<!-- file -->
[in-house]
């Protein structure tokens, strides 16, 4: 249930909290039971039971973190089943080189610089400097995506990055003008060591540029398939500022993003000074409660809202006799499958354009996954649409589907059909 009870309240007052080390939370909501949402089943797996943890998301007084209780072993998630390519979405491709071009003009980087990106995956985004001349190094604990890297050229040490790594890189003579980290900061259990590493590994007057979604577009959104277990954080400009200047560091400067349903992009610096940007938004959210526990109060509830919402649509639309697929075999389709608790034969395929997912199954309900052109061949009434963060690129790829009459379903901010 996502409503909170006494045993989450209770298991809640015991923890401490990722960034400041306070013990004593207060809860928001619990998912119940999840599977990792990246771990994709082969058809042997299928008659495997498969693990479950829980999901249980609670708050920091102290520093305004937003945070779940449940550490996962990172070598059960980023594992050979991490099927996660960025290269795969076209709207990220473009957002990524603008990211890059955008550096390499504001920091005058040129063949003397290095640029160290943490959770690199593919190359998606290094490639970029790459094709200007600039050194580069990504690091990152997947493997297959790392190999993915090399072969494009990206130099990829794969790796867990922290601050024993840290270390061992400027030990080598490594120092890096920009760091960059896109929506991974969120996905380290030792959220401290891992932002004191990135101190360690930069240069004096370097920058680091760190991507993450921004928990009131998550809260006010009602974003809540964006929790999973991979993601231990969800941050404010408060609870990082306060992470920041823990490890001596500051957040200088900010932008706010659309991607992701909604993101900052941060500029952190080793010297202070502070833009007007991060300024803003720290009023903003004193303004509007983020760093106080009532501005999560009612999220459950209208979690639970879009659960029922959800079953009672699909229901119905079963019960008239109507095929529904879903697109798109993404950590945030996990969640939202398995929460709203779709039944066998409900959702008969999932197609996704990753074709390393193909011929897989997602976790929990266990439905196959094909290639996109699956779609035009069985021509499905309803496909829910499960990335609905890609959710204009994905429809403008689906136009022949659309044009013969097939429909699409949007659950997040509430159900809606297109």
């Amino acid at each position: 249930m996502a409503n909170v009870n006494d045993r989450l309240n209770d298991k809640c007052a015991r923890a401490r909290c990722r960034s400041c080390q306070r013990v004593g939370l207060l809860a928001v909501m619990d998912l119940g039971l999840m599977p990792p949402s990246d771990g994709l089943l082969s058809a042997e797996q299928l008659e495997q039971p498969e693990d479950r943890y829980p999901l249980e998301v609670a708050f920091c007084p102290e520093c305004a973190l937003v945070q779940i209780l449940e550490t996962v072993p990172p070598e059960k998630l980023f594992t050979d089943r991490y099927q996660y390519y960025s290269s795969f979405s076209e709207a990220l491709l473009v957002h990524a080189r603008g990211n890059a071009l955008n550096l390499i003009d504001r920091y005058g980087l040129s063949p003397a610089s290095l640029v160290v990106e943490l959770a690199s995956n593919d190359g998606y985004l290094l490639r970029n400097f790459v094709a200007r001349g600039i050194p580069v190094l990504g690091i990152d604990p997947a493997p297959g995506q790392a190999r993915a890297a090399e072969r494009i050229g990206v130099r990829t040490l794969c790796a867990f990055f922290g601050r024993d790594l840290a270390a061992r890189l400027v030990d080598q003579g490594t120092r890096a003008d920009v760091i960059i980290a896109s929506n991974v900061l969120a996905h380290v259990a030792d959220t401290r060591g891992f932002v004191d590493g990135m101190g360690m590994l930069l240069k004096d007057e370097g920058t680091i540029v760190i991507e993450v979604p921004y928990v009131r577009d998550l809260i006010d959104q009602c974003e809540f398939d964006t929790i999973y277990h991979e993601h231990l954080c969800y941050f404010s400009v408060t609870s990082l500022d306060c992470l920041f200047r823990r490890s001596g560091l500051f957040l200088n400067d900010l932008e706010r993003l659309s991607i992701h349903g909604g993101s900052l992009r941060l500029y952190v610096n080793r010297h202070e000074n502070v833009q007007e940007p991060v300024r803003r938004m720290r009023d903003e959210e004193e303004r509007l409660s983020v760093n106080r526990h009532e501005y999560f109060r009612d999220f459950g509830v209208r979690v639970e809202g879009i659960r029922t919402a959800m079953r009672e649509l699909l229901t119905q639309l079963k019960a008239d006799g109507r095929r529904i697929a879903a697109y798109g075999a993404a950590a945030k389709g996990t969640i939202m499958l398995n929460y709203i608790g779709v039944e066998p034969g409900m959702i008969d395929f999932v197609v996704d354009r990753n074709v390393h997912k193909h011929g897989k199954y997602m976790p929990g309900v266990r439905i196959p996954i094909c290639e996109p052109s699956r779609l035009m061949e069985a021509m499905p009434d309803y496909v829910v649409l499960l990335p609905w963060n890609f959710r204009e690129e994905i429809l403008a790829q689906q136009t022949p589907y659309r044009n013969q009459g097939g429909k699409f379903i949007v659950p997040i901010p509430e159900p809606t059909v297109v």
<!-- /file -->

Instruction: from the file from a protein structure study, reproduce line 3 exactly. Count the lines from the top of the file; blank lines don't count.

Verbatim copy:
């Amino acid at each position: 249930m996502a409503n909170v009870n006494d045993r989450l309240n209770d298991k809640c007052a015991r923890a401490r909290c990722r960034s400041c080390q306070r013990v004593g939370l207060l809860a928001v909501m619990d998912l119940g039971l999840m599977p990792p949402s990246d771990g994709l089943l082969s058809a042997e797996q299928l008659e495997q039971p498969e693990d479950r943890y829980p999901l249980e998301v609670a708050f920091c007084p102290e520093c305004a973190l937003v945070q779940i209780l449940e550490t996962v072993p990172p070598e059960k998630l980023f594992t050979d089943r991490y099927q996660y390519y960025s290269s795969f979405s076209e709207a990220l491709l473009v957002h990524a080189r603008g990211n890059a071009l955008n550096l390499i003009d504001r920091y005058g980087l040129s063949p003397a610089s290095l640029v160290v990106e943490l959770a690199s995956n593919d190359g998606y985004l290094l490639r970029n400097f790459v094709a200007r001349g600039i050194p580069v190094l990504g690091i990152d604990p997947a493997p297959g995506q790392a190999r993915a890297a090399e072969r494009i050229g990206v130099r990829t040490l794969c790796a867990f990055f922290g601050r024993d790594l840290a270390a061992r890189l400027v030990d080598q003579g490594t120092r890096a003008d920009v760091i960059i980290a896109s929506n991974v900061l969120a996905h380290v259990a030792d959220t401290r060591g891992f932002v004191d590493g990135m101190g360690m590994l930069l240069k004096d007057e370097g920058t680091i540029v760190i991507e993450v979604p921004y928990v009131r577009d998550l809260i006010d959104q009602c974003e809540f398939d964006t929790i999973y277990h991979e993601h231990l954080c969800y941050f404010s400009v408060t609870s990082l500022d306060c992470l920041f200047r823990r490890s001596g560091l500051f957040l200088n400067d900010l932008e706010r993003l659309s991607i992701h349903g909604g993101s900052l992009r941060l500029y952190v610096n080793r010297h202070e000074n502070v833009q007007e940007p991060v300024r803003r938004m720290r009023d903003e959210e004193e303004r509007l409660s983020v760093n106080r526990h009532e501005y999560f109060r009612d999220f459950g509830v209208r979690v639970e809202g879009i659960r029922t919402a959800m079953r009672e649509l699909l229901t119905q639309l079963k019960a008239d006799g109507r095929r529904i697929a879903a697109y798109g075999a993404a950590a945030k389709g996990t969640i939202m499958l398995n929460y709203i608790g779709v039944e066998p034969g409900m959702i008969d395929f999932v197609v996704d354009r990753n074709v390393h997912k193909h011929g897989k199954y997602m976790p929990g309900v266990r439905i196959p996954i094909c290639e996109p052109s699956r779609l035009m061949e069985a021509m499905p009434d309803y496909v829910v649409l499960l990335p609905w963060n890609f959710r204009e690129e994905i429809l403008a790829q689906q136009t022949p589907y659309r044009n013969q009459g097939g429909k699409f379903i949007v659950p997040i901010p509430e159900p809606t059909v297109v």